A Year of Contentment: Reflections of a Quarter-Century-er


Twenty-five is kind of a weird birthday. There’s nothing particularly remarkable about it. I don’t gain any legal rights. I don’t feel significantly stronger or wiser than I did at this time last year. In fact, I still have many of the same problems as I did at the ages of 23 and 24 and though I am hopeful, I don’t feel significantly closer to solving said problems. Whenever I begin to fancy myself a financially stable adult, my undergraduate student loans kindly ask me to rethink that notion. I am in the middle of obtaining a degree that will take me 5-7 years to complete while still having no clue what I want to be when I grow up. I don’t feel old, but I did have slight panic moment when I was faced with the age boxes on a survey about my latest experience with AT&T Mobile services. I realized that I could no longer, in good conscious, check the 20-24 box and I was thrown a bit off kilter. I talked to my grandma, who is notorious for snubbing any allusions to her being old or, God forbid, a senior citizen (even when it could get her a cheaper tickets at the movie theater). She asked if I felt any different. I said no, because I didn’t, but her question prompted me to consider where I am as a 25-year-old human and what I should look forward to until I hit the big 2-6.
At the age of 25, I feel good. Though I am still growing as a person, I am utterly fascinated by the process. I have 5 years of my 20s to look back on and whenever I do, I am amazed at how much I’ve changed as well as how much I’ve stayed the same. I revel in the unpredictability of it all. If someone had shown me my 25-year-old self when I was 21, I would have never recognized this person. I look forward to thinking the same thing about my 30-year-old self in 5 years. I anticipate the growth, but I would never attempt to force it – I couldn’t even if I tried. Twenty-five is not the most glamourous year – at least not on the surface – but it’s a year marked by contentment. I feel good about who I am while simultaneously itching to learn more about who I’ll become. I am grateful. I am humble. I am full of love for those who have come along with me at various points of my quarter-century journey and I look forward to those who might hop on further down the line. I am happy.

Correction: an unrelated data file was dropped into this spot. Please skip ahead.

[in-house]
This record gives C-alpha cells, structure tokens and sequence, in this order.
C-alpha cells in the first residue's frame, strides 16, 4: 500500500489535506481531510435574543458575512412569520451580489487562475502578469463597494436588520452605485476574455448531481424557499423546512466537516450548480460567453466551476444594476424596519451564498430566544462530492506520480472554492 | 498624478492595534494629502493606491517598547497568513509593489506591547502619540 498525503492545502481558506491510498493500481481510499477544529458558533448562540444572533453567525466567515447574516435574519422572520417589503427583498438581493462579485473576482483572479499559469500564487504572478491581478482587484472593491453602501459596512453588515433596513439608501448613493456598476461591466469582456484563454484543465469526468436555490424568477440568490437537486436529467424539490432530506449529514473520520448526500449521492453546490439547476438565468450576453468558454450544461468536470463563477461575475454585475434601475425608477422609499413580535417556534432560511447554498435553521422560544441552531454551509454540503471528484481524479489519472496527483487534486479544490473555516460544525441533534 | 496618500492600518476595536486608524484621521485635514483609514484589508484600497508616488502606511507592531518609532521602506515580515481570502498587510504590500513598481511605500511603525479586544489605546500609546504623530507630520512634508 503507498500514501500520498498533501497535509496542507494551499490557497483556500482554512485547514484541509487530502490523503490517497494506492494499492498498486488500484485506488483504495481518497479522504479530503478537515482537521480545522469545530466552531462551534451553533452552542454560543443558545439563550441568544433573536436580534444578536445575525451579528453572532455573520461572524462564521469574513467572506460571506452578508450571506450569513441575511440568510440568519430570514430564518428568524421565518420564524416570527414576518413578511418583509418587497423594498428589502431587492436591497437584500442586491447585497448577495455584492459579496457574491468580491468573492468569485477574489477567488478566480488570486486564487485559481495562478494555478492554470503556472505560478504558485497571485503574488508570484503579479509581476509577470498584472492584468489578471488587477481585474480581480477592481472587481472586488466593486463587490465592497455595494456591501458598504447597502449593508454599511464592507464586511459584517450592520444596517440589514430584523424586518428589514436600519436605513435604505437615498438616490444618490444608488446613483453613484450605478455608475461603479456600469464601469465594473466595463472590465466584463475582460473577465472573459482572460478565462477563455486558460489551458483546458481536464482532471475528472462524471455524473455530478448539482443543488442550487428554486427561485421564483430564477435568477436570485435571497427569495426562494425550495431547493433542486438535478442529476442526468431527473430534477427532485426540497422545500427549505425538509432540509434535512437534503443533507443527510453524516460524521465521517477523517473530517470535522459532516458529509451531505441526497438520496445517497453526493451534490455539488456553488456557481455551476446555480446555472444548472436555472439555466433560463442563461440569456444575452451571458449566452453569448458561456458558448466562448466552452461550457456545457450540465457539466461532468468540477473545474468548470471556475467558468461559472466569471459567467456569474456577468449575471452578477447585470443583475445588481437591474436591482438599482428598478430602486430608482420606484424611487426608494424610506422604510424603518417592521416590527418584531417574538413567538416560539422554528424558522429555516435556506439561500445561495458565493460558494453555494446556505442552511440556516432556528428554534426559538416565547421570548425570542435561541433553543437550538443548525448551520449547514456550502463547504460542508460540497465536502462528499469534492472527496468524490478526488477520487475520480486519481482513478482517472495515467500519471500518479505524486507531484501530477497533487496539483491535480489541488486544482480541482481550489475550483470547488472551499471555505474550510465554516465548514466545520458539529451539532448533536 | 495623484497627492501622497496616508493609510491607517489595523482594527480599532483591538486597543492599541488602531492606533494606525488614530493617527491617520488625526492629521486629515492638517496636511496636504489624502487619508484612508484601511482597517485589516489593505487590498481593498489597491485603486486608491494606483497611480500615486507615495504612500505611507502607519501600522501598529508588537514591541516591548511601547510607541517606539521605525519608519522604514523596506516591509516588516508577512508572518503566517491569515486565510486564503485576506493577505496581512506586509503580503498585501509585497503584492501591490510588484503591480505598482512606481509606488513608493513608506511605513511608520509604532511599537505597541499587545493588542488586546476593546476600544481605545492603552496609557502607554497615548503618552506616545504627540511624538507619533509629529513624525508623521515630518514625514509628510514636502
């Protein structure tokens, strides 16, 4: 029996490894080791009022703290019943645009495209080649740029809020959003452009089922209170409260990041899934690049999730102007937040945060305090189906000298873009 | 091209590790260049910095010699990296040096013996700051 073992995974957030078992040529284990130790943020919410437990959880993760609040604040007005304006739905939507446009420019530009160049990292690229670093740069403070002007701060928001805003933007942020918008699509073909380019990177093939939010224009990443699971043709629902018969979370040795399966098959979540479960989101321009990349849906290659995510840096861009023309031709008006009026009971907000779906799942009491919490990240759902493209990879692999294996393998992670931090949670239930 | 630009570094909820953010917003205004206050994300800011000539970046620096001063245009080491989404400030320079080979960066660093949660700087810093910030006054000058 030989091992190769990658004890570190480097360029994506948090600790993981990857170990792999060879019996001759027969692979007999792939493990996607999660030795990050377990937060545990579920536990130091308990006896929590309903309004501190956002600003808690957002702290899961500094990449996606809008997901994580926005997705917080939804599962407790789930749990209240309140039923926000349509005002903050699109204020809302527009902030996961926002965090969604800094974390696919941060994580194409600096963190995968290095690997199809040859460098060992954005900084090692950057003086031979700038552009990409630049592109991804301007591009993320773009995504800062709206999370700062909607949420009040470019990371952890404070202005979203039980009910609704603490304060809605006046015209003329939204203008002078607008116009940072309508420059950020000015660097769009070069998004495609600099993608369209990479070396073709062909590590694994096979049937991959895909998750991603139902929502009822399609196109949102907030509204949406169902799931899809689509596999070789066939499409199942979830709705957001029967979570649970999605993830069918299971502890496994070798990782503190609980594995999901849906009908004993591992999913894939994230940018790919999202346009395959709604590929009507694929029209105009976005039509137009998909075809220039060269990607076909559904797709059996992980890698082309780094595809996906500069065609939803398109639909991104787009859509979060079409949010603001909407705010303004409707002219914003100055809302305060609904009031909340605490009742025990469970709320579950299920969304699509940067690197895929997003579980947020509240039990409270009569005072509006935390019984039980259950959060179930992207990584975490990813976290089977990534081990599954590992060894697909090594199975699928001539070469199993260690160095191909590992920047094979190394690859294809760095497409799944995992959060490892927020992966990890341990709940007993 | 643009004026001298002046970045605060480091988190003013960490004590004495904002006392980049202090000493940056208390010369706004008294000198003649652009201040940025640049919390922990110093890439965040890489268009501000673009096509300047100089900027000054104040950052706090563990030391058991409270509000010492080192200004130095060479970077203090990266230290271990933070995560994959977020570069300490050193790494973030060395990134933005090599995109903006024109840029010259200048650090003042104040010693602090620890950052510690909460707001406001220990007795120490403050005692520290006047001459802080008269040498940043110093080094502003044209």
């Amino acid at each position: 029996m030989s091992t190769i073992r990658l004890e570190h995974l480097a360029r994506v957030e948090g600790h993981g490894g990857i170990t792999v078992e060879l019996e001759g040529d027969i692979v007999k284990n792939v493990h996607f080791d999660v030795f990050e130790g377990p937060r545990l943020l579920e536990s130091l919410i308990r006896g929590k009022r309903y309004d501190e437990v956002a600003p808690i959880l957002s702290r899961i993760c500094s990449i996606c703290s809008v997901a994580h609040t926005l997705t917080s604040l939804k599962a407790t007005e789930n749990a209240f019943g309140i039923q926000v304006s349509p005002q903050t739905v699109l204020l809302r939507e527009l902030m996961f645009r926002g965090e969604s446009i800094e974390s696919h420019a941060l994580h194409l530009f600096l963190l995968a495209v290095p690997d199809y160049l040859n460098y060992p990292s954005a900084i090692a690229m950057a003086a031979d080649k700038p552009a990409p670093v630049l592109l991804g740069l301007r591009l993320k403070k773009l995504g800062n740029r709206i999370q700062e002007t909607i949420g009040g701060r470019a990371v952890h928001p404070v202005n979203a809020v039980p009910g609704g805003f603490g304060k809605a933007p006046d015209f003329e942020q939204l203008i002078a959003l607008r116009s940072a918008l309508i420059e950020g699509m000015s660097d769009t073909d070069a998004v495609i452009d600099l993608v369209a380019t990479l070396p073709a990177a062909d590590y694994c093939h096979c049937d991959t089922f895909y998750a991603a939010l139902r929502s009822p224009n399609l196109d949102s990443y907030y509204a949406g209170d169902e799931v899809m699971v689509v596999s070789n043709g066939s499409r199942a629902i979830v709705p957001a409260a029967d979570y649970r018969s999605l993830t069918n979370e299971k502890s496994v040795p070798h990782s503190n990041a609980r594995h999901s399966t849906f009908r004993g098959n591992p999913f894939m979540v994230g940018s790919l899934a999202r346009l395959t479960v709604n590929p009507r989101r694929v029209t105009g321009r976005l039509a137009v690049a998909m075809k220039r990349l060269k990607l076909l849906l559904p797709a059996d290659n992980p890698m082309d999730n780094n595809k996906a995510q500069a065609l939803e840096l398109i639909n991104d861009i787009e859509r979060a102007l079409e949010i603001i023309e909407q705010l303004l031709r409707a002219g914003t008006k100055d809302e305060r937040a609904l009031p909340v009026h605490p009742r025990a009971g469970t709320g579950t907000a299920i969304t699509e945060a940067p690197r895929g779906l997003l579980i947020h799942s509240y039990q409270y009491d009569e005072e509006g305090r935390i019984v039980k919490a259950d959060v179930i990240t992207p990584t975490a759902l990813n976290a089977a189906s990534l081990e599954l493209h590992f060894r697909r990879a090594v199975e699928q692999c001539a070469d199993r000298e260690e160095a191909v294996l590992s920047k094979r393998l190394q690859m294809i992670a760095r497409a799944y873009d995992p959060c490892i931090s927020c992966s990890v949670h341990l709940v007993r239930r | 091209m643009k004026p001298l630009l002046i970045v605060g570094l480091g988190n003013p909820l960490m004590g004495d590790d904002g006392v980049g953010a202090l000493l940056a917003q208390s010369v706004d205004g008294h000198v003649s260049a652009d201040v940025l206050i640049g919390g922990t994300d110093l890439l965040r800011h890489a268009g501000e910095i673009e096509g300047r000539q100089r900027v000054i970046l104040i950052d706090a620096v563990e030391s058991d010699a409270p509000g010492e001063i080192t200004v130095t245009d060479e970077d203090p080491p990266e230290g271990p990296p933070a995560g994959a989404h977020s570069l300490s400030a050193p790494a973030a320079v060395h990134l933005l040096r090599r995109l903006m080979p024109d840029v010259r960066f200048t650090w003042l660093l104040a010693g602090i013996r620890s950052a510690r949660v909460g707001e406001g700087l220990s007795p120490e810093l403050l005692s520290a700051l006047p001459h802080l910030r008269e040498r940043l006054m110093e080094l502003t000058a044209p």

Thinking of Health More Holistically

Hello hello!

As some of you may know, I’m currently away from LA visiting family before I start the semester. My vacation started with 6 days in Georgia, where three of my aunts live. My mom, granny, uncle, and cousin flew into the Jackson/Hartfield airport from Chicago last Thursday evening and I met them there. The weekend was occupied with events as part of an even bigger family reunion for my grandma’s side of the family and then the last few days were spent with the relatives that I know best. It was a great week full of family, laughs, and of course, delicious food, which I’ve been chronicling on Instagram. I came to Georgia knowing that I wouldn’t be sticking to my normal way of eating and while I was SO excited to eat my granny’s cooking, I was also a little nervous about it. In general, we humans have a hard time with breaking habit but I was also concerned about my body– how would my body react to eating grains, gluten and refined sugar after not having done so in so long? Not eating granny’s cooking or baking was not an option, however, so I just had to go in with caution.